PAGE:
He is not the list of conditions and issues that appear on his hospital letters.

He is not just the product of a birth that went wrong or a boy brain-injured by the errors of two thoughtless midwives.

He is a six-year-old boy. 

He is a six-year-old boy who likes to laugh at farts in the bath and his sister’s funny dancing and silly accents and enigmatic speakers and people hunting frantically for lost keys.

He is a boy with no words but who knows how to get what he wants.

He is a boy that has no need or want for birthday presents, so instead gets a big shiny balloon or two and a day out with his family.

He is a boy who smiles at everyone so broadly, that everyone stops to talk to him when we are out.

He is the boy who made me a mother. Who has shown me the very best and very worst parts of my personality.

He’s the boy I would do anything for. I know him almost better than I know myself and I want to be the best mum I can for him. I don’t care about the ‘what ifs’ and ‘what may have beens’ because we have Ted. Smiley, stubborn, vocal, funny, innocent, huge-hearted Ted.

Who happens to have cerebral palsy.

More words about work

When I was young and had a career with kudos, I was happy to define myself by my career. I was proud of working in magazines and loved that people were excited by my fun job. It was always a talking point.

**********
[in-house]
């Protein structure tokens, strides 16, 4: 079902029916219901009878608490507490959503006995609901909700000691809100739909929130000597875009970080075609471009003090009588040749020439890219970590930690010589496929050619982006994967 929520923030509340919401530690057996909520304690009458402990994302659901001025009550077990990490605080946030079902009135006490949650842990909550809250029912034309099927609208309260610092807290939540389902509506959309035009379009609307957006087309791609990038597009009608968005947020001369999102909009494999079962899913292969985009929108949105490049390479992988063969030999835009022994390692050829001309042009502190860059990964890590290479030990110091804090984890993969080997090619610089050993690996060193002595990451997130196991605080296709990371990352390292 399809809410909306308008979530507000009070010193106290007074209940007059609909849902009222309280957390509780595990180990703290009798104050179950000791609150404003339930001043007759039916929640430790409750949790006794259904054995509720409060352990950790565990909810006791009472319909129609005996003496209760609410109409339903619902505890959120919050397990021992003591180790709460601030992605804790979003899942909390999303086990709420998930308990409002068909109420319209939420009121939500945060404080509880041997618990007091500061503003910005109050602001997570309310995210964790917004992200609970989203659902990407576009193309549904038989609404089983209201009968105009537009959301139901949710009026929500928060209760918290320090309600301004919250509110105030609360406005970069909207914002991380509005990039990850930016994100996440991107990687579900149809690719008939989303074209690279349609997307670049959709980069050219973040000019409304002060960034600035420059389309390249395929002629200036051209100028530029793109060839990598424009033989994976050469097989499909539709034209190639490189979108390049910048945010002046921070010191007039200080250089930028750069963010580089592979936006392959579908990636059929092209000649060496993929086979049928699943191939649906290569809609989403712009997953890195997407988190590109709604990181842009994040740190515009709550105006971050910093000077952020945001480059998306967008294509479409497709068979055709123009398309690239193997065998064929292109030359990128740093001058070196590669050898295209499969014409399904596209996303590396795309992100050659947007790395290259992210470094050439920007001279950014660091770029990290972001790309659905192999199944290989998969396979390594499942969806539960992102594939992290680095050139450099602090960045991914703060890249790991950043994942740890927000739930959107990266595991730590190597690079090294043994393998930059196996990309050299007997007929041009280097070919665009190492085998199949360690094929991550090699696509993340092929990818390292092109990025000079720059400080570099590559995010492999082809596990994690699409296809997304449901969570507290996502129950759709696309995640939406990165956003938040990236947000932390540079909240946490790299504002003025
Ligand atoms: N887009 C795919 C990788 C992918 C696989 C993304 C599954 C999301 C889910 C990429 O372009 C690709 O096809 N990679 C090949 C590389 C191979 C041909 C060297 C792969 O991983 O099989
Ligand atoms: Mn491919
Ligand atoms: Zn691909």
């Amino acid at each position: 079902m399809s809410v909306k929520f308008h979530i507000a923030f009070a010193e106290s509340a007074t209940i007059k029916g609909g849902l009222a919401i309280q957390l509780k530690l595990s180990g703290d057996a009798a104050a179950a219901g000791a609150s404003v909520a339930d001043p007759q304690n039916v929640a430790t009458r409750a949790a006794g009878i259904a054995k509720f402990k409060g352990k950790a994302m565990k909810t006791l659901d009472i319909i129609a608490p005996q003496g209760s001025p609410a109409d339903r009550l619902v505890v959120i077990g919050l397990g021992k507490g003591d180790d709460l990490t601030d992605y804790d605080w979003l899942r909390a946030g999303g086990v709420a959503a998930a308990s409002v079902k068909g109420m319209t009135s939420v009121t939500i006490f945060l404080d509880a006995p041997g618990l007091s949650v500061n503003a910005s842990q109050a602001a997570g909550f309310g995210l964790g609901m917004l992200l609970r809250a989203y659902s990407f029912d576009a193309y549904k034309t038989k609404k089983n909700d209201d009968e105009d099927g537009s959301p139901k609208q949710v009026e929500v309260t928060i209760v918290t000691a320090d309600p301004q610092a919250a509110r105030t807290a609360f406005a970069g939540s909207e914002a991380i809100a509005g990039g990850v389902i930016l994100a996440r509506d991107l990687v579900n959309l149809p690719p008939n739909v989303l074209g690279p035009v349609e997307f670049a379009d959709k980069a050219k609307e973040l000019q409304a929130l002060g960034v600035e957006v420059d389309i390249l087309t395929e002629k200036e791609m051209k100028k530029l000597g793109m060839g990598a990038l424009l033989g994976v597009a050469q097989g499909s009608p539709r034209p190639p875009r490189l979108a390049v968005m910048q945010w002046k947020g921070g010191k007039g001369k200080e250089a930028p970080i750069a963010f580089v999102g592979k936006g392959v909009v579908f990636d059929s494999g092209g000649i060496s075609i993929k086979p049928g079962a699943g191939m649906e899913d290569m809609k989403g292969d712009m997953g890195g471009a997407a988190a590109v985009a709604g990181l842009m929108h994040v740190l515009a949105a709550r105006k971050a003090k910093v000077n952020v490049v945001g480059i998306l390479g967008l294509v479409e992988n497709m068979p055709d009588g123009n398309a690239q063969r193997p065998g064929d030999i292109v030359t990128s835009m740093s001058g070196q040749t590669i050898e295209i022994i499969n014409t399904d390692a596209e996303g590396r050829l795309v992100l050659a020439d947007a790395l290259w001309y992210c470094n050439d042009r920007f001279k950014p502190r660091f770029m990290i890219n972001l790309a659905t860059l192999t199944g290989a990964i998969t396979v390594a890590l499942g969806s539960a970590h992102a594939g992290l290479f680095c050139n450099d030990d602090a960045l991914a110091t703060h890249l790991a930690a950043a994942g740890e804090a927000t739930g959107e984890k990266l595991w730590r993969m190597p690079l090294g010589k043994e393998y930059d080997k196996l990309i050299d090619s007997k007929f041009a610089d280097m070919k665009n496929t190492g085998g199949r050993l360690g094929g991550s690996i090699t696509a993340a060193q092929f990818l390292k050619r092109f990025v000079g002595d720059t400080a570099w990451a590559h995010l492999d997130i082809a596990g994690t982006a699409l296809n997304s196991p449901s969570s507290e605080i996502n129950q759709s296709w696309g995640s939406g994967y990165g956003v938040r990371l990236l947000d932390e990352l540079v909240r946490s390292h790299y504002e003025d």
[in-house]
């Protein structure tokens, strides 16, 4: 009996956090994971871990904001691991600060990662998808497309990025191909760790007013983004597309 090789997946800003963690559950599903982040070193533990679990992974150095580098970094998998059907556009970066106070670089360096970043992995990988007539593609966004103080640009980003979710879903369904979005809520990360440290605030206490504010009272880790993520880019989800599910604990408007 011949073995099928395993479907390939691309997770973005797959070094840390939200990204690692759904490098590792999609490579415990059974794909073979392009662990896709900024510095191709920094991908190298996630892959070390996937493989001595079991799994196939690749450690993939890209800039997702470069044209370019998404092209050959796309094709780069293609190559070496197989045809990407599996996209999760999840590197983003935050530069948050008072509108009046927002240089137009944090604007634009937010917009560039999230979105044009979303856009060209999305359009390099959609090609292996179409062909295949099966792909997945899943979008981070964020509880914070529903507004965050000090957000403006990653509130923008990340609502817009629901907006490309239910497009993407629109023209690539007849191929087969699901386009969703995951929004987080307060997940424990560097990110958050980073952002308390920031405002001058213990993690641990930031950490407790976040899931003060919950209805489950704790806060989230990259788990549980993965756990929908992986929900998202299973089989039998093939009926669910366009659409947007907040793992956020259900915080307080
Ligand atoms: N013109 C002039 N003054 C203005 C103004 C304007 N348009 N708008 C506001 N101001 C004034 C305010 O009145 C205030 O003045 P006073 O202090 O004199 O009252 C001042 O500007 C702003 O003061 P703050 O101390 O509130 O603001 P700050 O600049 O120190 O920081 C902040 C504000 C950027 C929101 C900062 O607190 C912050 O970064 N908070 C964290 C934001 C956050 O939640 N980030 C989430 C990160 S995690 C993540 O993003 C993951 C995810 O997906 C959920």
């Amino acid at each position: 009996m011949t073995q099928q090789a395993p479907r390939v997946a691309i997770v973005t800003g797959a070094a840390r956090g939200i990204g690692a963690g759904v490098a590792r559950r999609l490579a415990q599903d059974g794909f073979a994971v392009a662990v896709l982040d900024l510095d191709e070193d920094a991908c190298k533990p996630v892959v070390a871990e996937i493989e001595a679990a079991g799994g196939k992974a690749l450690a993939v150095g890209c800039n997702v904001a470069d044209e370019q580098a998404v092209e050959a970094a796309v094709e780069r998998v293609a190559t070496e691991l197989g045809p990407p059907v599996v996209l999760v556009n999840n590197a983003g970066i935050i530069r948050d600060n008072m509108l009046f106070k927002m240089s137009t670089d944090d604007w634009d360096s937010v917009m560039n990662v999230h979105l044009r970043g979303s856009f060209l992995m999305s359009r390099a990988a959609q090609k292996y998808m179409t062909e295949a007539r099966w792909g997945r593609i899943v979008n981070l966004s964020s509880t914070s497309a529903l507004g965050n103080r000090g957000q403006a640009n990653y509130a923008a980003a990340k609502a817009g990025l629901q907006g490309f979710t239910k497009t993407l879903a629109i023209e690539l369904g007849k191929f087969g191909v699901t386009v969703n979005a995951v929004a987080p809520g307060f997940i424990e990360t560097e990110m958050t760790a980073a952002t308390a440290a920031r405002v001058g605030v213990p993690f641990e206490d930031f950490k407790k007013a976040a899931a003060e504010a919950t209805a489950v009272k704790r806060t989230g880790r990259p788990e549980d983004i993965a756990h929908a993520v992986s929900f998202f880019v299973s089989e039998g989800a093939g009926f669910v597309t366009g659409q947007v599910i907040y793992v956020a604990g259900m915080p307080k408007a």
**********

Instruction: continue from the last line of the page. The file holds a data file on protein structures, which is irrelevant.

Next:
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Photo by Charisse Kenion on Unsplash

After Ted was born, I had a wobble about working. On one hand I had been through an earth-shattering maternity leave, where my whole life was turned on its head. You feel so different having become a mother that your goals and priorities naturally shift, but never so seismically as after a traumatic birth and a journey on the rollercoaster of life-long disability.

Lacking the motivation to enthuse about fashion, culture or current affairs, my family gently but firmly persuaded me that I should reframe it as respite and give the magazine world another whirl. While never diagnosed with PND, there was no doubt that I was pretty low and constantly stressed and in tears. Looking after Ted was hard going. He cried almost all the time (in the car, the buggy, the flat, the park, the cafe, the bus, the train…), needed constant attention, near-constant movement and often required close proximity to a warm body to make him feel safe. I struggled with his medical fragility and stressed a lot about how I could ever leave him with someone and go to work.

Luckily grandma took Ted two days a week and we found a reassuringly experienced special needs nanny for the third day so that I could return to Marie Claire on a part-time basis.

A lost workforce – why mothers of disabled children give up their careers